als aren’t high-tech enough. They don’t have screens. You can’t easily upgrade them. Last night I spent six hours trying to control a fox with my iPhone, with limited success. Don’t take my word for it – ask the makers of Blue Peter. They have decided not to relocate the show’s famous menagerie in the wake of its move to MediaCity in Salford.
Blue Peter is trying to get hip, you see, and children are no longer interested in things with a pulse. Unless you can download it from the Apple Store, it’s off the menu.
“It’s really crucial for us to tap in more to children's current passions, what they are talking about in the playground now... Cats don't do what they are told, they are not biddable, they zoom off,” said programme editor Tim Levell, strangling at birth the possibility of another generation of viewers bonding over the image of a presenter falling face-first in elephant excrement.
Of course, the current crop of celebrity animals will be euthanised humanely. Barney the dog will be taken out the back of the new complex in a scene reminiscent of Disney classic Old Yeller, with the echoing gunshot used as a prop to educate younger viewers about the sadder elements of the cycle of life.
Parents will nod sagely and say “That’s what happened to your grandma, son.” Except, hopefully, without the shotgun.
Shelley the tortoise will be treated to a more exciting finale, with former presenter Richard Bacon returning for a one-off special to fling her from the highest window like an aged green frisbee.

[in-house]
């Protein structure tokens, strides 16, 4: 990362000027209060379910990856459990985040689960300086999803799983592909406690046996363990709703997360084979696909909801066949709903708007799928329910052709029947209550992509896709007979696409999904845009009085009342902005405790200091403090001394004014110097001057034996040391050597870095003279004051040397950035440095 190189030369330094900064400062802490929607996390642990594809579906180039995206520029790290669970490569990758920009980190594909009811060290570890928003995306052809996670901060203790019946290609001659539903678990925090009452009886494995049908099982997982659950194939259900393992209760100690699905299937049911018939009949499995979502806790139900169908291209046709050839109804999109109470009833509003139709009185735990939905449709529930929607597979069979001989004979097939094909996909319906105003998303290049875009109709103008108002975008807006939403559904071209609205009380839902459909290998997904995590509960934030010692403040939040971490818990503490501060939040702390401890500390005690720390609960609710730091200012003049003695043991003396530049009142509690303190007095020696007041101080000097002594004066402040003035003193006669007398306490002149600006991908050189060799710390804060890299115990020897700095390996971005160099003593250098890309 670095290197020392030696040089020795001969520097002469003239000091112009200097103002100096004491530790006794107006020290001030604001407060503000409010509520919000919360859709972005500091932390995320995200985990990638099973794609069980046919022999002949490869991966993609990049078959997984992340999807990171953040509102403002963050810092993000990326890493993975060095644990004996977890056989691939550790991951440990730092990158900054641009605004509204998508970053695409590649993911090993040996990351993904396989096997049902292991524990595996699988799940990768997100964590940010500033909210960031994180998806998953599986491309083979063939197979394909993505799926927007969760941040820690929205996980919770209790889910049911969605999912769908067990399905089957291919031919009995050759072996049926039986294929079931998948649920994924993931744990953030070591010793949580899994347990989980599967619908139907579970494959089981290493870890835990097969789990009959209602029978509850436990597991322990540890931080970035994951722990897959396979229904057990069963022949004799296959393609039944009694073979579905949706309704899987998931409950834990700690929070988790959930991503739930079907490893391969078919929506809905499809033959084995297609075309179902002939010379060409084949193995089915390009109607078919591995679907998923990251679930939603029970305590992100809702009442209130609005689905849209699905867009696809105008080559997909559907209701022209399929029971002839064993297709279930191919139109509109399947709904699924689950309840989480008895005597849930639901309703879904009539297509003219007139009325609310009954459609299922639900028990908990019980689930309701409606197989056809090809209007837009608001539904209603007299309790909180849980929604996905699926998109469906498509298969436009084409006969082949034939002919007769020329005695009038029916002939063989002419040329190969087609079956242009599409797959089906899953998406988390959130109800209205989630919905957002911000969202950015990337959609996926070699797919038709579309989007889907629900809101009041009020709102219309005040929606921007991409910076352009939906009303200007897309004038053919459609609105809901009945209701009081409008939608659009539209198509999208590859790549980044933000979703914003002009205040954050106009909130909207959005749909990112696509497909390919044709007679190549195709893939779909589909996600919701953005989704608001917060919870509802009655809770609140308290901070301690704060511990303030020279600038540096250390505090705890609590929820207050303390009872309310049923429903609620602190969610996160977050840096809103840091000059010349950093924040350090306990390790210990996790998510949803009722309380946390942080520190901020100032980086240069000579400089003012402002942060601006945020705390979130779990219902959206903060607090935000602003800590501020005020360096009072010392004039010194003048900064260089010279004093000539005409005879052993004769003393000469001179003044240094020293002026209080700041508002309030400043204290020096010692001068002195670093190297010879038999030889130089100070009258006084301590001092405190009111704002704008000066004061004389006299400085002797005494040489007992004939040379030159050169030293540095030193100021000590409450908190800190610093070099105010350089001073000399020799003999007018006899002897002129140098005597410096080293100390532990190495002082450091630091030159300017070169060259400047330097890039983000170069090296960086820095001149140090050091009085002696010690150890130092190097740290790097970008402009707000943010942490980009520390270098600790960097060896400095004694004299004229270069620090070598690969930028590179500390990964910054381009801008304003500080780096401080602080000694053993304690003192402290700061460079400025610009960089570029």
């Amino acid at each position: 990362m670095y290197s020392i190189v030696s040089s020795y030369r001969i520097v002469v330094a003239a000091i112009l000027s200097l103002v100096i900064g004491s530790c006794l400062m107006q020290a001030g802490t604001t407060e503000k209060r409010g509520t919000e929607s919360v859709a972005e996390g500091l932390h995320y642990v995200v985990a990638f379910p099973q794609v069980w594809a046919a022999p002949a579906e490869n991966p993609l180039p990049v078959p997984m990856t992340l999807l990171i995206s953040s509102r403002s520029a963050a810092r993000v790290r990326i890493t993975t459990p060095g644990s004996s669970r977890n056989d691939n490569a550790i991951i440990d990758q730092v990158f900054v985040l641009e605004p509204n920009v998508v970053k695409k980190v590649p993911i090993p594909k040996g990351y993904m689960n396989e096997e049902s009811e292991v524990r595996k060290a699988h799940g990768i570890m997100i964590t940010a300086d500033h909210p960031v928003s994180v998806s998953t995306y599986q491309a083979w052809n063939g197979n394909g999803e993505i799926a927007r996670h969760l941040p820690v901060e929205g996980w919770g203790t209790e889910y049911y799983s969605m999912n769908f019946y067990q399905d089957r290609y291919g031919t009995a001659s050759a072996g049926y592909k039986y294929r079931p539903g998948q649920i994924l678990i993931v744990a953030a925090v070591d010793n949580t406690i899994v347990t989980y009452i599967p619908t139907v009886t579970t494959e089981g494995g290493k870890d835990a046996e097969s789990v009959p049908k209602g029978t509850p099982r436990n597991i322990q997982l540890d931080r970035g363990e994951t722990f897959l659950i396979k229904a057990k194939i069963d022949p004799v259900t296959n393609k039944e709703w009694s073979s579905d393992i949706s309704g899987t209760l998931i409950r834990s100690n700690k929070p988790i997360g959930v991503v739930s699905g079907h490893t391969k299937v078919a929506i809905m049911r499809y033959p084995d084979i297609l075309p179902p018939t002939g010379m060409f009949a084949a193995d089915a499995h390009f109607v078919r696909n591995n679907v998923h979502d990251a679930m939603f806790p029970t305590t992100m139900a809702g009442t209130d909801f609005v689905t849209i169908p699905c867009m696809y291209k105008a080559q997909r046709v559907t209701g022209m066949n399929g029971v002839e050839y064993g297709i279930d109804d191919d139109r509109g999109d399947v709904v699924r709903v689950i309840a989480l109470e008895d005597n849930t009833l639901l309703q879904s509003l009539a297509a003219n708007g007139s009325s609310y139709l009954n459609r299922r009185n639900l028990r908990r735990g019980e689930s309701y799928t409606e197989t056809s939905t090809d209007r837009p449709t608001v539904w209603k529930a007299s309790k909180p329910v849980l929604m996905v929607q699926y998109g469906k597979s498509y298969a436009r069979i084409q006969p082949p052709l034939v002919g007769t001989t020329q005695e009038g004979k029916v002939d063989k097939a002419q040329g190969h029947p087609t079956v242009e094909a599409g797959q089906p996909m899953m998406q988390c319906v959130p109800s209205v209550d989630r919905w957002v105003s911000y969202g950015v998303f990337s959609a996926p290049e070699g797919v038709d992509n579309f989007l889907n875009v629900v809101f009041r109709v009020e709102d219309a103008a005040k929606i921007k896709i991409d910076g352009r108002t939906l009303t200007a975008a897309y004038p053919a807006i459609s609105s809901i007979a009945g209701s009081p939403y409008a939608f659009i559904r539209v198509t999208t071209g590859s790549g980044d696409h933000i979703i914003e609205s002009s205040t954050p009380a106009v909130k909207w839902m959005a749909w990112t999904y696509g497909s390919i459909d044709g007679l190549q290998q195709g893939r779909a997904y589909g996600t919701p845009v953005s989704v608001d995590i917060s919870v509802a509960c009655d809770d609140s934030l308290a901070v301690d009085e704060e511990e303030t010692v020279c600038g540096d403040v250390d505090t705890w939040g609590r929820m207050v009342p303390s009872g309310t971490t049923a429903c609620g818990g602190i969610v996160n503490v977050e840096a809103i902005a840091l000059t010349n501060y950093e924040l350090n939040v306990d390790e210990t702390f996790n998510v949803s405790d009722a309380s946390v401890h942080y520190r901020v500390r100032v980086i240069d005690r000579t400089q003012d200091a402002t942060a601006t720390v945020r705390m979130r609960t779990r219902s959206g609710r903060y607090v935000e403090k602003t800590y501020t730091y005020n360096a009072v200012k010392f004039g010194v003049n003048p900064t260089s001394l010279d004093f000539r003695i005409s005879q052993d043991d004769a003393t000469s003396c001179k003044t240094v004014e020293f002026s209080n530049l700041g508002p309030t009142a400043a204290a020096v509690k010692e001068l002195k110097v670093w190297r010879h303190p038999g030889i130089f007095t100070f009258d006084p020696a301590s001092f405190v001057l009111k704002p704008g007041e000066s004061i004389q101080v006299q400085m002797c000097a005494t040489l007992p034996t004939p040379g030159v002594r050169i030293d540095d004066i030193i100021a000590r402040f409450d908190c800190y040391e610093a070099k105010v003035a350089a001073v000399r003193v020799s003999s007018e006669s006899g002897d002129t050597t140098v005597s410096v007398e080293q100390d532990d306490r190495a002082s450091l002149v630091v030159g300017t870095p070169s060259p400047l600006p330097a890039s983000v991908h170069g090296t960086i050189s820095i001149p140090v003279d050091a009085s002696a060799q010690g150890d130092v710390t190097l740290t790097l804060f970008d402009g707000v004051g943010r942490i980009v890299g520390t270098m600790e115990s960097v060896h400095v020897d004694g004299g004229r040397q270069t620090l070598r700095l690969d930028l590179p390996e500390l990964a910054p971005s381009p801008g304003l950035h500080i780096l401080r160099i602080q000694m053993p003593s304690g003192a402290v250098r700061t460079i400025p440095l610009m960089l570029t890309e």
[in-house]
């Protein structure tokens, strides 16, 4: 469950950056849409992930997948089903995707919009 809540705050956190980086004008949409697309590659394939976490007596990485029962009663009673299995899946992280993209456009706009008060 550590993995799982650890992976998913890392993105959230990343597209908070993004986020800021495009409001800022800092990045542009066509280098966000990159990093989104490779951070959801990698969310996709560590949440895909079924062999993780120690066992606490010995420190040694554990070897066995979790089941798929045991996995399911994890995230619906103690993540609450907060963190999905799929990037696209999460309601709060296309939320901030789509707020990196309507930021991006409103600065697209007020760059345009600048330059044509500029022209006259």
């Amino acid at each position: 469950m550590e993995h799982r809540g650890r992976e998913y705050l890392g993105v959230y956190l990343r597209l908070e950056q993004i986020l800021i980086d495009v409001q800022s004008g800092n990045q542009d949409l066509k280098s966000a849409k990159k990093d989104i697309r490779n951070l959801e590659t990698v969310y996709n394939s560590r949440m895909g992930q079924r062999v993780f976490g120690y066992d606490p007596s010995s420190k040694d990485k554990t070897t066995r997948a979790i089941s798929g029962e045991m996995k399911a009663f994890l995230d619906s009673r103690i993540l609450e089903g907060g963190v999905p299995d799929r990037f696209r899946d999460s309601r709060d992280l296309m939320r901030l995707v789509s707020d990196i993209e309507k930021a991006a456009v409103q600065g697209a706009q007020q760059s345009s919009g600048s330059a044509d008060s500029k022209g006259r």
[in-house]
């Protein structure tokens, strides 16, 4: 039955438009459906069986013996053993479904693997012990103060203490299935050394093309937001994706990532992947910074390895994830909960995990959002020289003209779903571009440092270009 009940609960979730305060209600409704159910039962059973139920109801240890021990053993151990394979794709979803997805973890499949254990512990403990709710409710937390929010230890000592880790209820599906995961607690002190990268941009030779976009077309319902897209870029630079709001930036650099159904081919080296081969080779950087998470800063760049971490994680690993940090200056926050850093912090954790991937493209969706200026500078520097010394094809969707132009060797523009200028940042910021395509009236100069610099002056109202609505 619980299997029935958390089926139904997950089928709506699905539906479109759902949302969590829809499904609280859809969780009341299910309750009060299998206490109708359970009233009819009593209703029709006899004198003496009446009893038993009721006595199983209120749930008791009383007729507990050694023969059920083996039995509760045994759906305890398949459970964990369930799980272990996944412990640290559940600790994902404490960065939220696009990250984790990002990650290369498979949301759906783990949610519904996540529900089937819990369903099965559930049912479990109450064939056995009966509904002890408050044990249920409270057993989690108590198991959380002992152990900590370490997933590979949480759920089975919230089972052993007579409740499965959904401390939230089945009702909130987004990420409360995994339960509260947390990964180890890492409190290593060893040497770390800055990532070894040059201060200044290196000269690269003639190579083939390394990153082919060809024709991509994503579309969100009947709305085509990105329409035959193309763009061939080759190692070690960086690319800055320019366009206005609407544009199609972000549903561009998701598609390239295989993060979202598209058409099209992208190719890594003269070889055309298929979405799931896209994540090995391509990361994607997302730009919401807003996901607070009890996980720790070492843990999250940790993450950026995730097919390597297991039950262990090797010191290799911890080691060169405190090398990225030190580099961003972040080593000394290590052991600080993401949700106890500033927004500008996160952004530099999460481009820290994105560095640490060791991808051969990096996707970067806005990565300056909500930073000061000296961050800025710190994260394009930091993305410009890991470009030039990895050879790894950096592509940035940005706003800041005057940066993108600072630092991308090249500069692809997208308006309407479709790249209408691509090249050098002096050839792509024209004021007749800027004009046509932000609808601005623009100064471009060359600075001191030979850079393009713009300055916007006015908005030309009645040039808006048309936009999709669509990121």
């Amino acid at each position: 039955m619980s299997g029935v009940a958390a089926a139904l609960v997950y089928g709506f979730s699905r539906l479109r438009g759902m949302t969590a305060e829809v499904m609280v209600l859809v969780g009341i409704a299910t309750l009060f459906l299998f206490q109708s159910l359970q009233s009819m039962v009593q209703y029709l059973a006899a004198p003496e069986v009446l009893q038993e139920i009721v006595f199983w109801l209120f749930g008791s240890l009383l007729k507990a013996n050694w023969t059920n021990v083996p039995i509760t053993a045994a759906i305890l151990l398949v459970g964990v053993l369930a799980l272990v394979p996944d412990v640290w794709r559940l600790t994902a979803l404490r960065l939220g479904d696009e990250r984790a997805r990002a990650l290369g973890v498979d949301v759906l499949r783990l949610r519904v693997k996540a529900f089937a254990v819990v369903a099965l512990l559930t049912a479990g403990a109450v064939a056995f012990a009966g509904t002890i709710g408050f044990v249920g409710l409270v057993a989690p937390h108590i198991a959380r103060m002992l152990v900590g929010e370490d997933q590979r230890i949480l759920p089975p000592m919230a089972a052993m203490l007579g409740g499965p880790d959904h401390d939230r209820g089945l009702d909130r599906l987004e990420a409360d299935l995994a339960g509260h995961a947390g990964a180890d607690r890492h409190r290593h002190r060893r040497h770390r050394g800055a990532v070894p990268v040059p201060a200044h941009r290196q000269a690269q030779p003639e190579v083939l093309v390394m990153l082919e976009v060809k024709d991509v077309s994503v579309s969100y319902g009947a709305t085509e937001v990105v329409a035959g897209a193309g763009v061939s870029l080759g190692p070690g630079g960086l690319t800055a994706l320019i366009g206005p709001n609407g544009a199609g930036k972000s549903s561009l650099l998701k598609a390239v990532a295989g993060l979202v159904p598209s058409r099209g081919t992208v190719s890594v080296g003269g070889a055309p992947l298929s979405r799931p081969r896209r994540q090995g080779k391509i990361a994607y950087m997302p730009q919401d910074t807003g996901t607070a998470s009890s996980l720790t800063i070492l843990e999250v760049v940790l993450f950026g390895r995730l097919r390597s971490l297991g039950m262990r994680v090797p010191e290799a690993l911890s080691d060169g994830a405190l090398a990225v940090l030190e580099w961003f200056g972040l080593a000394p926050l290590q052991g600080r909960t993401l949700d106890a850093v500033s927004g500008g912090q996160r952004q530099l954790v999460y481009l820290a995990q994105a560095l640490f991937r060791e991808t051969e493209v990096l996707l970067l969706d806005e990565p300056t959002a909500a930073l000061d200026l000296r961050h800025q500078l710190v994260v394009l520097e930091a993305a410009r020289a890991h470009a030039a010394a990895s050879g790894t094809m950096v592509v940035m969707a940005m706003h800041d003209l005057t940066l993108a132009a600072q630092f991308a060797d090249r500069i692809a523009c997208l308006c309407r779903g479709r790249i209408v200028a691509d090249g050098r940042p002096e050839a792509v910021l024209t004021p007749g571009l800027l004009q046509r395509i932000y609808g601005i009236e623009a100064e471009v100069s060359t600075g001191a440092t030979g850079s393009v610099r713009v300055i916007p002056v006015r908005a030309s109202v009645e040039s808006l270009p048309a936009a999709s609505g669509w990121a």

Socks and Cookie will join Anthea Turner and her three dozen other cats, wishing they had suffered the same fate as Barney.
Thankfully, Blue Peter will have little trouble replacing them; synthetic animals have come on leaps and bounds (literally, in some cases) since Sony created robo-dog Aibo.
The mechanical canine had a limited repertoire: he could navigate his way around a house using his dead robotic eyes, and respond to basic commands, one of which he seemed to interpret as “do the splits”. (In many ways Aibo represented the two sides of Sony – at once innovative and unfocused. While the Japanese firm was developing artificial dogs, Samsung was encroaching on its bread-and-butter flat-screen television market. Aibo was retired in 2006. Samsung is still there.)
The University of Tokyo this month unveiled Pigorass, a four legged creature whose movement style resembles a cross between a rabbit and a dirty movie. Its complex design closely mimics the mammalian musculoskeletal system, with the eventual aim being to create better coordinated robots.
The Sheffield Centre for Robotics recently showcased ShrewBot, a machine whose sensitive artificial whiskers can ascertain complex details about its environment (how thick a sheet of ice is, for example). Scientists are now training it to hunt, which seems like a singularly bad idea for a machine with extra-human perception, especially one that looks like a terrifying marital aid.
Stanford has made another robot that can walk on the ceiling. Between these three robots, you have all the ingredients to create a cold, ruthless killing machine. It’s a small step to the grotesque animal soldiers imagined by Grant Morrison in his dystopian graphic novel We3; cats, dogs and rabbits clad in high-tech suits of armour, designed to fight wars in place of humans.
Perhaps Blue Peter could employ these creatures to roam the studio, firing grenades at its presenters and setting fire to cameramen.
Maybe that would be exciting enough for young viewers. But probably not.